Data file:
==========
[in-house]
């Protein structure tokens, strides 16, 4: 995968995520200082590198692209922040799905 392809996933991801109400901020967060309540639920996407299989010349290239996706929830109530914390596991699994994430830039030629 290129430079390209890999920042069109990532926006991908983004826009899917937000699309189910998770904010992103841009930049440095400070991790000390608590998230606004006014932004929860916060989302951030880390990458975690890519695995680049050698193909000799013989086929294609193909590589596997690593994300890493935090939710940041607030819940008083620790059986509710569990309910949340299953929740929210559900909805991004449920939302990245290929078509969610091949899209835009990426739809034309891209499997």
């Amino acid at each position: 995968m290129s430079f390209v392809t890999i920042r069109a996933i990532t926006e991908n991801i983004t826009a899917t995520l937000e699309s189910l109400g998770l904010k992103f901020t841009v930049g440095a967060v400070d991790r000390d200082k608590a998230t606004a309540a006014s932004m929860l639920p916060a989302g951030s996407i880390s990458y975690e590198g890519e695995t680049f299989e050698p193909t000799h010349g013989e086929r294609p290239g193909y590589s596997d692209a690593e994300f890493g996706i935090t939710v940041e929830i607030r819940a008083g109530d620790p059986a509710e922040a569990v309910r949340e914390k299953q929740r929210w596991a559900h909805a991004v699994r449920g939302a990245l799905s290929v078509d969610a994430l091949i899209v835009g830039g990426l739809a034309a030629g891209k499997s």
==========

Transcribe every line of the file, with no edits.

[in-house]
């Protein structure tokens, strides 16, 4: 995968995520200082590198692209922040799905 392809996933991801109400901020967060309540639920996407299989010349290239996706929830109530914390596991699994994430830039030629 290129430079390209890999920042069109990532926006991908983004826009899917937000699309189910998770904010992103841009930049440095400070991790000390608590998230606004006014932004929860916060989302951030880390990458975690890519695995680049050698193909000799013989086929294609193909590589596997690593994300890493935090939710940041607030819940008083620790059986509710569990309910949340299953929740929210559900909805991004449920939302990245290929078509969610091949899209835009990426739809034309891209499997």
């Amino acid at each position: 995968m290129s430079f390209v392809t890999i920042r069109a996933i990532t926006e991908n991801i983004t826009a899917t995520l937000e699309s189910l109400g998770l904010k992103f901020t841009v930049g440095a967060v400070d991790r000390d200082k608590a998230t606004a309540a006014s932004m929860l639920p916060a989302g951030s996407i880390s990458y975690e590198g890519e695995t680049f299989e050698p193909t000799h010349g013989e086929r294609p290239g193909y590589s596997d692209a690593e994300f890493g996706i935090t939710v940041e929830i607030r819940a008083g109530d620790p059986a509710e922040a569990v309910r949340e914390k299953q929740r929210w596991a559900h909805a991004v699994r449920g939302a990245l799905s290929v078509d969610a994430l091949i899209v835009g830039g990426l739809a034309a030629g891209k499997s």